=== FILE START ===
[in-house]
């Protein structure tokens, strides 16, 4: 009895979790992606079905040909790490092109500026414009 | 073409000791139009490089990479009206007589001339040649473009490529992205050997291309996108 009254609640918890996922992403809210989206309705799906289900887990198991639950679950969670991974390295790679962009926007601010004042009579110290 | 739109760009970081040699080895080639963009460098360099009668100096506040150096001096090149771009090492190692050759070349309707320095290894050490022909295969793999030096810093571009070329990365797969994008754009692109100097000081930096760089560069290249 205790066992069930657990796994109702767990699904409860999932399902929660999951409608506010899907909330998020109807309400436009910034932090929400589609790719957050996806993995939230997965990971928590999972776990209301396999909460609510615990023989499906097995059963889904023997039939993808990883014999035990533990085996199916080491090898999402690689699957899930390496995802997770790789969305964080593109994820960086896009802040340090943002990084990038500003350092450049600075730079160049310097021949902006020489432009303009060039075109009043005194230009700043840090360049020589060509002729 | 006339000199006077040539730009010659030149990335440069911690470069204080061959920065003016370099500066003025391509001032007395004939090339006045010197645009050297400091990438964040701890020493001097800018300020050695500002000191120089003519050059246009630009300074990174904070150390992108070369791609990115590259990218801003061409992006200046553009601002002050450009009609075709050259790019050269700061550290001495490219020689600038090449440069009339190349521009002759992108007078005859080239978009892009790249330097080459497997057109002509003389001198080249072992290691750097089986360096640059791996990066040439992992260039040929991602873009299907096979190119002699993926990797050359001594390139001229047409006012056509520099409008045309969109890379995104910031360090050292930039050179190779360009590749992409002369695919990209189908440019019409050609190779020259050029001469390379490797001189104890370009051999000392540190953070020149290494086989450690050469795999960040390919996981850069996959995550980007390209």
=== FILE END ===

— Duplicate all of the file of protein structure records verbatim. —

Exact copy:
[in-house]
């Protein structure tokens, strides 16, 4: 009895979790992606079905040909790490092109500026414009 | 073409000791139009490089990479009206007589001339040649473009490529992205050997291309996108 009254609640918890996922992403809210989206309705799906289900887990198991639950679950969670991974390295790679962009926007601010004042009579110290 | 739109760009970081040699080895080639963009460098360099009668100096506040150096001096090149771009090492190692050759070349309707320095290894050490022909295969793999030096810093571009070329990365797969994008754009692109100097000081930096760089560069290249 205790066992069930657990796994109702767990699904409860999932399902929660999951409608506010899907909330998020109807309400436009910034932090929400589609790719957050996806993995939230997965990971928590999972776990209301396999909460609510615990023989499906097995059963889904023997039939993808990883014999035990533990085996199916080491090898999402690689699957899930390496995802997770790789969305964080593109994820960086896009802040340090943002990084990038500003350092450049600075730079160049310097021949902006020489432009303009060039075109009043005194230009700043840090360049020589060509002729 | 006339000199006077040539730009010659030149990335440069911690470069204080061959920065003016370099500066003025391509001032007395004939090339006045010197645009050297400091990438964040701890020493001097800018300020050695500002000191120089003519050059246009630009300074990174904070150390992108070369791609990115590259990218801003061409992006200046553009601002002050450009009609075709050259790019050269700061550290001495490219020689600038090449440069009339190349521009002759992108007078005859080239978009892009790249330097080459497997057109002509003389001198080249072992290691750097089986360096640059791996990066040439992992260039040929991602873009299907096979190119002699993926990797050359001594390139001229047409006012056509520099409008045309969109890379995104910031360090050292930039050179190779360009590749992409002369695919990209189908440019019409050609190779020259050029001469390379490797001189104890370009051999000392540190953070020149290494086989450690050469795999960040390919996981850069996959995550980007390209």